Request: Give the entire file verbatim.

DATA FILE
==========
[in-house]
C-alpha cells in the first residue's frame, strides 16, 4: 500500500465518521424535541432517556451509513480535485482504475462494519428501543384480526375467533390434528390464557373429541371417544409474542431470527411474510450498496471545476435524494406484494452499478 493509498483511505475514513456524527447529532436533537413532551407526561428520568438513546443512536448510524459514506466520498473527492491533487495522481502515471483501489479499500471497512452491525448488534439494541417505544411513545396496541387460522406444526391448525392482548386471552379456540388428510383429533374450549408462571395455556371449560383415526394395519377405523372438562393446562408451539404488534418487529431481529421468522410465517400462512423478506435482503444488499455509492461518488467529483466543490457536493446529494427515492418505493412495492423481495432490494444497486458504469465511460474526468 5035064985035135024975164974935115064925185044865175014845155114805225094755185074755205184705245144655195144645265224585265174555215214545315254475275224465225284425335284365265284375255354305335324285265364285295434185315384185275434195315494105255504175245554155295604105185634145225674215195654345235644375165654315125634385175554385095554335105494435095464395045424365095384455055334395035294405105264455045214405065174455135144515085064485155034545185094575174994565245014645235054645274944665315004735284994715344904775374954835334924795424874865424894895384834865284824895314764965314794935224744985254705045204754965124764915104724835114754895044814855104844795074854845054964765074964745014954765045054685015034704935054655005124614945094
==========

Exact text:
[in-house]
C-alpha cells in the first residue's frame, strides 16, 4: 500500500465518521424535541432517556451509513480535485482504475462494519428501543384480526375467533390434528390464557373429541371417544409474542431470527411474510450498496471545476435524494406484494452499478 493509498483511505475514513456524527447529532436533537413532551407526561428520568438513546443512536448510524459514506466520498473527492491533487495522481502515471483501489479499500471497512452491525448488534439494541417505544411513545396496541387460522406444526391448525392482548386471552379456540388428510383429533374450549408462571395455556371449560383415526394395519377405523372438562393446562408451539404488534418487529431481529421468522410465517400462512423478506435482503444488499455509492461518488467529483466543490457536493446529494427515492418505493412495492423481495432490494444497486458504469465511460474526468 5035064985035135024975164974935115064925185044865175014845155114805225094755185074755205184705245144655195144645265224585265174555215214545315254475275224465225284425335284365265284375255354305335324285265364285295434185315384185275434195315494105255504175245554155295604105185634145225674215195654345235644375165654315125634385175554385095554335105494435095464395045424365095384455055334395035294405105264455045214405065174455135144515085064485155034545185094575174994565245014645235054645274944665315004735284994715344904775374954835334924795424874865424894895384834865284824895314764965314794935224744985254705045204754965124764915104724835114754895044814855104844795074854845054964765074964745014954765045054685015034704935054655005124614945094